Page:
In January, passengers and crew from a Disney’s Magic cruise ship miraculously found and rescued a 22 year old male passenger of Royal Caribbean’s Oasis of the Seas who had gone overboard off the coast of Mexico near Cozumel. The Oasis of the Seas is one of the world’s largest cruise ships, with a capacity to carry of over 6,000 people.
This month: Carol Tremblay, a 66 year-old man from Canada, was captured by CCTV aboard the Celebrity Cruise Ship, Constellation going overboard from the 11th deck (110 feet) of the Constellation at about 3:00 AM 23 miles off Summerland Key on the way to the Port of Key West.
[youtube id=”v7uOCY-YyXU” align=”center” mode=”lazyload” autoplay=”no”]
Man Overboard Cruise Ship
Passengers going overboard from cruise ships do not occur frequently. According to Cruise Junkie, in the last 15 years Carnival leads the major cruise lines reporting 51 MOB cases, followed by RCCL and Celebrity 49 and NCL with only 15.
When our cruise ship passenger accident law firm is asked to investigate a potential man overboard (MOB) claim against a cruise line– one of the first things I do is try to determine how and why the passenger actually fell off the ship. To investigate the claims we were closely with maritime safety experts, the US Coast Guard and FBI.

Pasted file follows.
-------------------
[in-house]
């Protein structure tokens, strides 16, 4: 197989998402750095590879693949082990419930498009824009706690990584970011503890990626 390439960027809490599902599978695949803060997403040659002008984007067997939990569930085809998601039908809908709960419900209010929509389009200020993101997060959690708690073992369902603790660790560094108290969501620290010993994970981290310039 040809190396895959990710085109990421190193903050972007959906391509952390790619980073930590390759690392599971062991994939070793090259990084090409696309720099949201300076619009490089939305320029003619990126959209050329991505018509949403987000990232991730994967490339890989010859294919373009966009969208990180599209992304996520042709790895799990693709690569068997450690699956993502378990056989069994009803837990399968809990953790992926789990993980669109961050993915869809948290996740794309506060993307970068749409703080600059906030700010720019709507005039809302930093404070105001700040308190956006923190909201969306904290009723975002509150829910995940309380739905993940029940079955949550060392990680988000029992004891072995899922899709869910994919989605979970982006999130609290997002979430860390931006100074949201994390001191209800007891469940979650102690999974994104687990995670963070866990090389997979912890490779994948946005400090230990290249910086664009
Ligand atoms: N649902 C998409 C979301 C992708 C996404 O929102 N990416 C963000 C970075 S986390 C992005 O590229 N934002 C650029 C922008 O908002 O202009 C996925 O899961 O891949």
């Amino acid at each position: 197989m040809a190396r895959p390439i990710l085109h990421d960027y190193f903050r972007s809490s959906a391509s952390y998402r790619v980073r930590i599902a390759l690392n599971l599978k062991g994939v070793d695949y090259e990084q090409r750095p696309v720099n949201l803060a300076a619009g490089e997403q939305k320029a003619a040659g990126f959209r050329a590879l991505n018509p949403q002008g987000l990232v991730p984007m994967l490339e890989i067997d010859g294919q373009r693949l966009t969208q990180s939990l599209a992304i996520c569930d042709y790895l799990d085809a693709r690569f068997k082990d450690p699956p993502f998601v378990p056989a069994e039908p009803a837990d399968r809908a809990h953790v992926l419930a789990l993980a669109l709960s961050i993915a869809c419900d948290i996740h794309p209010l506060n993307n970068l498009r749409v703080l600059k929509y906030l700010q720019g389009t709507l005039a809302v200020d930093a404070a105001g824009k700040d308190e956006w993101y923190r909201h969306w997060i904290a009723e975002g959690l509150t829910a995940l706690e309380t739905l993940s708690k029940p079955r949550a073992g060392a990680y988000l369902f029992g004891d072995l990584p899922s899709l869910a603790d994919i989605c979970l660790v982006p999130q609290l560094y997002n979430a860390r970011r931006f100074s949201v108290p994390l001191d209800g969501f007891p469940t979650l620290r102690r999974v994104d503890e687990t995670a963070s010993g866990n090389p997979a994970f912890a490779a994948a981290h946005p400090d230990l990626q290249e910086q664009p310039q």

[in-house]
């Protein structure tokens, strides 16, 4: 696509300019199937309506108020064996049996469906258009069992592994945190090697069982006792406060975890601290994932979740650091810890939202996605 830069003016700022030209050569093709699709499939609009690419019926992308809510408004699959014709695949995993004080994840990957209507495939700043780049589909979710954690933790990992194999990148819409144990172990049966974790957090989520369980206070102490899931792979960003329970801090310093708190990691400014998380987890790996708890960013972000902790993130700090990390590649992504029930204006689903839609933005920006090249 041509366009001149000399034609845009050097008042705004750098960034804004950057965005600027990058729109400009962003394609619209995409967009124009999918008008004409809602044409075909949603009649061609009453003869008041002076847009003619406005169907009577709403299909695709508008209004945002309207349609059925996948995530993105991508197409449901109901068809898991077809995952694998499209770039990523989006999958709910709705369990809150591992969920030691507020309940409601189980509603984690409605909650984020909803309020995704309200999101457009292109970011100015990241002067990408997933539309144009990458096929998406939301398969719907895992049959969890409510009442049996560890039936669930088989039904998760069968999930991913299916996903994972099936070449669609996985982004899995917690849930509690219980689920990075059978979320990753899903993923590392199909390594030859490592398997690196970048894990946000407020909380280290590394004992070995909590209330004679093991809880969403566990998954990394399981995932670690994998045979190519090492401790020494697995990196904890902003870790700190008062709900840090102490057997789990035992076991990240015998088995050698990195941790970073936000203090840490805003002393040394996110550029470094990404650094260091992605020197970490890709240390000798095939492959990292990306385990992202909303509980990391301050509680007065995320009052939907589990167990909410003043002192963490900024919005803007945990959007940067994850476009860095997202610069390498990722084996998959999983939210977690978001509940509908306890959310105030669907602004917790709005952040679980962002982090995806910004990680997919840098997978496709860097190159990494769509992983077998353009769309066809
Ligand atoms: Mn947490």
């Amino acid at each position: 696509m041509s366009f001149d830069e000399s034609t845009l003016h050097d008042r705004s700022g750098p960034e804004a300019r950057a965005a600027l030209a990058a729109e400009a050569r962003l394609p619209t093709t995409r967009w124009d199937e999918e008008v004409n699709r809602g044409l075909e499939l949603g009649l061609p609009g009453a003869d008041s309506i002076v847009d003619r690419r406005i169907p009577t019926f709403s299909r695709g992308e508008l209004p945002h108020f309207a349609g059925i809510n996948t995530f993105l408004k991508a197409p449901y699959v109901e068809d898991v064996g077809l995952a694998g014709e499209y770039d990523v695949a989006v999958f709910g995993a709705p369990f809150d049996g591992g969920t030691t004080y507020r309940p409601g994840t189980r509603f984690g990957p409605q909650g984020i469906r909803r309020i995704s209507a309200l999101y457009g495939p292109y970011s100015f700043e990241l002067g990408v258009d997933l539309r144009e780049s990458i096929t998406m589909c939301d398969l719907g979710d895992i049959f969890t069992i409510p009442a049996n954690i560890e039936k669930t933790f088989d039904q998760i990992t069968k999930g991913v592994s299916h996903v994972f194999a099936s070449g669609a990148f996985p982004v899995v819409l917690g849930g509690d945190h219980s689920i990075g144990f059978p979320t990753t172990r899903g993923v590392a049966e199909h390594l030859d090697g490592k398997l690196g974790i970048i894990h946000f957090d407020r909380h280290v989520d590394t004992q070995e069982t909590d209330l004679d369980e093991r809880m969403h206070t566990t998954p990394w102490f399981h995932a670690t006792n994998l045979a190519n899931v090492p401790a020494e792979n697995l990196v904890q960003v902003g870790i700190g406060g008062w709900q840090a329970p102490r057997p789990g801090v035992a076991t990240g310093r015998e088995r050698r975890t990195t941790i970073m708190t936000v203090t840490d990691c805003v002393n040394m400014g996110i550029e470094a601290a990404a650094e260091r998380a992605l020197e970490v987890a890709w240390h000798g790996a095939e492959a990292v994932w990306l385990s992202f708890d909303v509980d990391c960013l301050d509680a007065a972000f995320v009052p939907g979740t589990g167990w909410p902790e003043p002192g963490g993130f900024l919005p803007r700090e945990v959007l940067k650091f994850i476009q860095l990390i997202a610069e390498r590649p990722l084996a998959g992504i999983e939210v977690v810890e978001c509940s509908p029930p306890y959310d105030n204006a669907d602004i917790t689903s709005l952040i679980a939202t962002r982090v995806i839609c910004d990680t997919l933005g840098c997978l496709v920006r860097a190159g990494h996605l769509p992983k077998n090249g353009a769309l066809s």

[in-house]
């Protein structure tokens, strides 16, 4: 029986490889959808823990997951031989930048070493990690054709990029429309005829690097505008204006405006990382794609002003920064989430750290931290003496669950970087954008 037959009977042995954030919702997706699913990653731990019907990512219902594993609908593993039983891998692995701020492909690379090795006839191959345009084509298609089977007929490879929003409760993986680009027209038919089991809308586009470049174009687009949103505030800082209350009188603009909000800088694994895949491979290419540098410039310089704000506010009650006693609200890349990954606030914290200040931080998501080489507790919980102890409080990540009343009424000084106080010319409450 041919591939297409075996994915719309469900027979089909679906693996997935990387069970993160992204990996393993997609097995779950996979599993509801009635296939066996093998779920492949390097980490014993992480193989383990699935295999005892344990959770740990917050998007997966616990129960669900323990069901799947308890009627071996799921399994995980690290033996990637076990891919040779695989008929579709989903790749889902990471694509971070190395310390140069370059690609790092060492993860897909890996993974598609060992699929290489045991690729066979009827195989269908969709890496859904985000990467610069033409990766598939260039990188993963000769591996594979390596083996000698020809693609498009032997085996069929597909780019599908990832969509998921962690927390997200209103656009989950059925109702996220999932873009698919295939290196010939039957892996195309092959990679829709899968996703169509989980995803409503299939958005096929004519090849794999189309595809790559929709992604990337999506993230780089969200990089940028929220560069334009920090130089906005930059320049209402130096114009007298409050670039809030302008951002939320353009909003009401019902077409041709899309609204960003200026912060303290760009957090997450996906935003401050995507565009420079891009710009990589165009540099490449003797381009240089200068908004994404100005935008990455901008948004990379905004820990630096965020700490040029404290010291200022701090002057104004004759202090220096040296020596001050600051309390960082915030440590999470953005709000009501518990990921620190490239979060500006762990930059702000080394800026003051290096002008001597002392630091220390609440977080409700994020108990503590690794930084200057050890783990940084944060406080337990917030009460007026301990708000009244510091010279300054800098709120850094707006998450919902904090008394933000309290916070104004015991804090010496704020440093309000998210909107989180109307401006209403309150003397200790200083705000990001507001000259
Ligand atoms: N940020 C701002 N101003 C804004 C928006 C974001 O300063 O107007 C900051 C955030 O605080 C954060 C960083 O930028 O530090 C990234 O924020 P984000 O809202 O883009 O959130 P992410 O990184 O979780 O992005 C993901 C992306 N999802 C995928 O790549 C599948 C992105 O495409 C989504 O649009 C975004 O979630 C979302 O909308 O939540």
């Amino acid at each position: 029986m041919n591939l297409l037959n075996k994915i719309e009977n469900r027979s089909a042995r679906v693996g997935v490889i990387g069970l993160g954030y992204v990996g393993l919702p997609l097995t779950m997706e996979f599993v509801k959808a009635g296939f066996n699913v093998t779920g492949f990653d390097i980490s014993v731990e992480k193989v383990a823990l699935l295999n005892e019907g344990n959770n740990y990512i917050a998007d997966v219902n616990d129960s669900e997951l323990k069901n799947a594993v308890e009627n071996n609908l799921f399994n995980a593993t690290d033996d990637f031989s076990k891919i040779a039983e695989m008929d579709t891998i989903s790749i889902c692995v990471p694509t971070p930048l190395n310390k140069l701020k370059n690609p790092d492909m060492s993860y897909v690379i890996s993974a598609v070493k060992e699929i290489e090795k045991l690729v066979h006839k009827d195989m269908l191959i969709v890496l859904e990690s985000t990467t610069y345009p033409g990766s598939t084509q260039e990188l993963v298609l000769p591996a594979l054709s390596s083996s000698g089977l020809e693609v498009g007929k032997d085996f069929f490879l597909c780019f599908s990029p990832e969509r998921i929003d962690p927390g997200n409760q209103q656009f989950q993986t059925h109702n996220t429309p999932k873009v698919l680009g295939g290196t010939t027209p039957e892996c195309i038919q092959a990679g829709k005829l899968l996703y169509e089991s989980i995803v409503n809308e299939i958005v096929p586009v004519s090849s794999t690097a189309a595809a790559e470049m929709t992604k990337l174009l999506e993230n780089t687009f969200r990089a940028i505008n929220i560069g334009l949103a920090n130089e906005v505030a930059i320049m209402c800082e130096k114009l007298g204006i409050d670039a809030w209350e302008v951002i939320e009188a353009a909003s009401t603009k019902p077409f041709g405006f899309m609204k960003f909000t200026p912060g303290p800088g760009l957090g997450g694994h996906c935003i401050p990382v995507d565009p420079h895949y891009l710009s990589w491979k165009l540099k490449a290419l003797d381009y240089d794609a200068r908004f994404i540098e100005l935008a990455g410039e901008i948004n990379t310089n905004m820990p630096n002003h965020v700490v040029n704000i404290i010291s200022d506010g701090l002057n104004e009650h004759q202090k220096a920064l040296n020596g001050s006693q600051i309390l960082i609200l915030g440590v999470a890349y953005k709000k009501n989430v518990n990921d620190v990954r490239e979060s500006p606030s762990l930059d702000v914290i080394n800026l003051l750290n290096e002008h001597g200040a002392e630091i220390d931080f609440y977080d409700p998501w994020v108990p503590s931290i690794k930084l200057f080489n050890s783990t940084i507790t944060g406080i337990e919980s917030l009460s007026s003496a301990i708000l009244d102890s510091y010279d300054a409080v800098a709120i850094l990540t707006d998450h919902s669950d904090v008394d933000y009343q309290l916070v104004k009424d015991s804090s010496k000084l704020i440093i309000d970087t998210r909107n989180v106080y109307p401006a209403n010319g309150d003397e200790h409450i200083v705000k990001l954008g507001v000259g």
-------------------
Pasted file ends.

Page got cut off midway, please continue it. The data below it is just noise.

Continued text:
Sometimes alcohol is involved, sometimes foul play or suicide, but often we cannot figure out why the passenger fell. There is however, technology available now that can assist cruise lines in detecting when someone fall or jumps overboard. The systems include motion sensors and thermal detection systems designed to alert the ship’s bridge to stop and deploy search and rescue protocols.
I am a member of the The Maritime Law Association of the United States (MLA) founded in 1899. Last year, I attended a seminar in NYC at its annual convention that provided information regarding the latest available technology in man overboard detection systems. Yet most ships still do not use them.
One reason the cruise industry seems to ignore the regulation requiring MOB technology may be due to the ‘‘Cruise Vessel Security and Safety Act of 2010’’ which only requires ships that are built after 2010 to be equipped with this technology.
§ 3507 Section D of the Act states that…vessels … built after 2010…shall integrate technology that can be used for capturing images of passengers or detecting passengers who have fallen overboard, to the extent that such technology is available.
If you have been injured aboard a cruise ship like Carnival, Royal Caribbean, Celebrity, Disney, Norweigan, Princess or Holland America call me today for a free initial consultation: 1-866-597-4529 or email us at: email@example.com. Remember most cruise lines require written notice of a potential claim within 180 days of the incident and that a lawsuit be filed here in Miami in Federal Court within one year of the accident regardless of where in the world the incident may have occurred.